BWW Reviews: Westport's Intelligent TARTUFFE
Back to the Article
by Sherry Shameer Cohen
Hypocrisy has always existed and always will, and perhaps no play has ever captured it better than Molière’s classic comedy, Tartuffe. David Kennedy directed this play vividly with Richard Wilbur’s virtually perfect translation and a superb cast at The Westport Country Playhouse.
Everyone who has attended The Westport Country Playhouse productions expects a first-rate production and something fresh, even in a show that’s a tried and true crowd-pleaser, such as Tartuffe. The play, written in rhyming couplets, is about how one rich man is the only member of his household to be fooled by a vagrant pious fraud. In this production, Mark Nelson portrays Orgon with dignity and gravitas, so it is hard to dismiss him as a fool who blindly idolizes Tartuffe (played by Marc Kudisch). Orgon is not an aristocrat, but part of the well-to-do bourgeoisie of 17th century France. He is intelligent and he knows how to connect with the right people, but he let himself be fooled by Tartuffe, just as highly educated investors and investment officers were duped by Bernie Madoff. In this context, Kudisch’s composure and his pleasant, silvery speaking voice make him thoroughly convincing as the charismatic impostor. No two actors could balance each other better in these two roles.
Jeanine Serralles is in fine form as the cheeky maid, Dorine, but she still has some room to go a bit further with the role. Dorine is not a stock simple character who dispenses wisdom to the master and mistress of the house. She runs that household and she can make that entire stage her territory and dominate her superiors. Nadia Bowers is delightful as Orgon’s wife, Elmire. Patricia Connelly as Madame Pernelle’s, Orgon’s self-righteous mother, Justin Adams as Damis, Orgon’s confrontational son, and Tyrone Mitchell Henderon as Cléante, Elmire’s rational brother give solid performances. Charise Castro Smith gave Orgon’s daughter, Mariane, some backbone, but she is undermined by the costume she wears, which make her look like a 12-year-old.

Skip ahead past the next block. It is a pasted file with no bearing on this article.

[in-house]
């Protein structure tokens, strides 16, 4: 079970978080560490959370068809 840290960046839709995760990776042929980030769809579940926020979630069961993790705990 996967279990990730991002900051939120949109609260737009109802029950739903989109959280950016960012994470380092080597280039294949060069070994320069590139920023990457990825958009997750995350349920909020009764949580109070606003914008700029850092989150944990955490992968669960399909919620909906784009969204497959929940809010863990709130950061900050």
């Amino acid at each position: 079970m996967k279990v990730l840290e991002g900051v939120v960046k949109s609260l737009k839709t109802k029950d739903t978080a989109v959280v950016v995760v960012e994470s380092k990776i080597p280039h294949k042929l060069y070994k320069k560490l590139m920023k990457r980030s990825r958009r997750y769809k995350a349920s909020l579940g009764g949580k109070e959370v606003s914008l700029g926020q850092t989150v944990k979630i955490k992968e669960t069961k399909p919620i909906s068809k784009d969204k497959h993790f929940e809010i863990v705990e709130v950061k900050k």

Which brings us to Ilona Somogyi’s costumes. They are hit or miss, with a wide spectrum of what is modern attire. The men fare better, but some of the women’s costumes are outright distracting. Sorry, but knee high trouser socks are meant for dressy pants, not dresses. The costumes also look as if they are of inferior quality, something that just doesn’t seem right for the family of someone who is so fabulously rich.
Wilson Chin’s scenic design ranks among the most original and interesting sets ever seen at The Westport Country Playhouse. The curtain shows a black and white drawing of 17th century Paris. When the curtain rises, the audience sees that image upside down in Orgon’s house, which is otherwise decorated in restrained elegance. There is a wonderful treat behind the many doors at the end of the play.
Performances are at 8 p.m. Tuesdays, Thursdays and Fridays, 2 and 8 p.m. Wednesdays, 3 and 8 p.m. Saturdays and 3 p.m. Sundays through August 4. Call (888) 927-752 or visit www.westportplayhouse.org.